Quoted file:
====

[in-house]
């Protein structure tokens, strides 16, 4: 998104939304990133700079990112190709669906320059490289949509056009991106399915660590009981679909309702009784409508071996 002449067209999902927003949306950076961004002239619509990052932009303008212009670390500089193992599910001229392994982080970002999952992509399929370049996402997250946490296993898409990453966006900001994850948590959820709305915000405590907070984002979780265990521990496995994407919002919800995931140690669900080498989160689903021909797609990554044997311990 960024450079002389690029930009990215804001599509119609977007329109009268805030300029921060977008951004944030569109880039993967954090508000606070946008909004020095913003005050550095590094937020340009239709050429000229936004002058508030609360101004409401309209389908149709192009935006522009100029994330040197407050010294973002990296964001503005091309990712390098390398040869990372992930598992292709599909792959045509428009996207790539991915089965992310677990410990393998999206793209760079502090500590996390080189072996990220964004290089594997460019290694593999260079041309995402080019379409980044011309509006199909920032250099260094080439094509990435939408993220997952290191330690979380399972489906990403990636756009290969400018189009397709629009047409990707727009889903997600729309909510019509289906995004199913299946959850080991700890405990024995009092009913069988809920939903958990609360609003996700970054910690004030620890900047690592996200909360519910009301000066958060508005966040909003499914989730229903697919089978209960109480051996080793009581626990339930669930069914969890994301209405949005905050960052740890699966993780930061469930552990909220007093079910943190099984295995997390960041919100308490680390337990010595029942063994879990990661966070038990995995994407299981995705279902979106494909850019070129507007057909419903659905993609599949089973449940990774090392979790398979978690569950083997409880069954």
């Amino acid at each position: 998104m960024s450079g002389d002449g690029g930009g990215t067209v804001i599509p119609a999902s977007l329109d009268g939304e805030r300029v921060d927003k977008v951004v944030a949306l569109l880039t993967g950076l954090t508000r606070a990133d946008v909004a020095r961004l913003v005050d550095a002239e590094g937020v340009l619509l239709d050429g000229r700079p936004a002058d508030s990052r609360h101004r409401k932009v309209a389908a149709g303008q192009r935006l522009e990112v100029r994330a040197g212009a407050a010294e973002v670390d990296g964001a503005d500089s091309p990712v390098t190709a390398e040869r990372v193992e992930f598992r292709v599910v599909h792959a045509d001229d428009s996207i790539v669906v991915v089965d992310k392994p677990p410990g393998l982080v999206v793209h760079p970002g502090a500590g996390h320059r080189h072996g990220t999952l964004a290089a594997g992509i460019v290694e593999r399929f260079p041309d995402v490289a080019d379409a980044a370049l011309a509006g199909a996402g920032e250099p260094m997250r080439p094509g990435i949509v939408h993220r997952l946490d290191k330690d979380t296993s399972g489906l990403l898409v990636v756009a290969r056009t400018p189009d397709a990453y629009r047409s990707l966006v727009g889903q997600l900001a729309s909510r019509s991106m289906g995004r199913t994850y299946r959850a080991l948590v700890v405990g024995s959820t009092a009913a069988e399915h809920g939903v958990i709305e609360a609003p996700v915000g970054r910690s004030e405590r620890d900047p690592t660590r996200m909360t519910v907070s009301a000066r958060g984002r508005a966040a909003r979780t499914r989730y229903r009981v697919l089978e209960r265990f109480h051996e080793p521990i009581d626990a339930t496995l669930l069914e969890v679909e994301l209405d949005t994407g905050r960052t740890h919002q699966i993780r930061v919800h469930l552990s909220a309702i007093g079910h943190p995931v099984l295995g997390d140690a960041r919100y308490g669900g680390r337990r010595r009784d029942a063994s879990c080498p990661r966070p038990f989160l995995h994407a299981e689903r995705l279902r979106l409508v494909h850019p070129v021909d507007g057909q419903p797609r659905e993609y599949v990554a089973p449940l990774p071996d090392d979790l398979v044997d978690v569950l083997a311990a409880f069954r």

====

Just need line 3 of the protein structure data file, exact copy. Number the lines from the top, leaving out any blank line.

């Amino acid at each position: 998104m960024s450079g002389d002449g690029g930009g990215t067209v804001i599509p119609a999902s977007l329109d009268g939304e805030r300029v921060d927003k977008v951004v944030a949306l569109l880039t993967g950076l954090t508000r606070a990133d946008v909004a020095r961004l913003v005050d550095a002239e590094g937020v340009l619509l239709d050429g000229r700079p936004a002058d508030s990052r609360h101004r409401k932009v309209a389908a149709g303008q192009r935006l522009e990112v100029r994330a040197g212009a407050a010294e973002v670390d990296g964001a503005d500089s091309p990712v390098t190709a390398e040869r990372v193992e992930f598992r292709v599910v599909h792959a045509d001229d428009s996207i790539v669906v991915v089965d992310k392994p677990p410990g393998l982080v999206v793209h760079p970002g502090a500590g996390h320059r080189h072996g990220t999952l964004a290089a594997g992509i460019v290694e593999r399929f260079p041309d995402v490289a080019d379409a980044a370049l011309a509006g199909a996402g920032e250099p260094m997250r080439p094509g990435i949509v939408h993220r997952l946490d290191k330690d979380t296993s399972g489906l990403l898409v990636v756009a290969r056009t400018p189009d397709a990453y629009r047409s990707l966006v727009g889903q997600l900001a729309s909510r019509s991106m289906g995004r199913t994850y299946r959850a080991l948590v700890v405990g024995s959820t009092a009913a069988e399915h809920g939903v958990i709305e609360a609003p996700v915000g970054r910690s004030e405590r620890d900047p690592t660590r996200m909360t519910v907070s009301a000066r958060g984002r508005a966040a909003r979780t499914r989730y229903r009981v697919l089978e209960r265990f109480h051996e080793p521990i009581d626990a339930t496995l669930l069914e969890v679909e994301l209405d949005t994407g905050r960052t740890h919002q699966i993780r930061v919800h469930l552990s909220a309702i007093g079910h943190p995931v099984l295995g997390d140690a960041r919100y308490g669900g680390r337990r010595r009784d029942a063994s879990c080498p990661r966070p038990f989160l995995h994407a299981e689903r995705l279902r979106l409508v494909h850019p070129v021909d507007g057909q419903p797609r659905e993609y599949v990554a089973p449940l990774p071996d090392d979790l398979v044997d978690v569950l083997a311990a409880f069954r």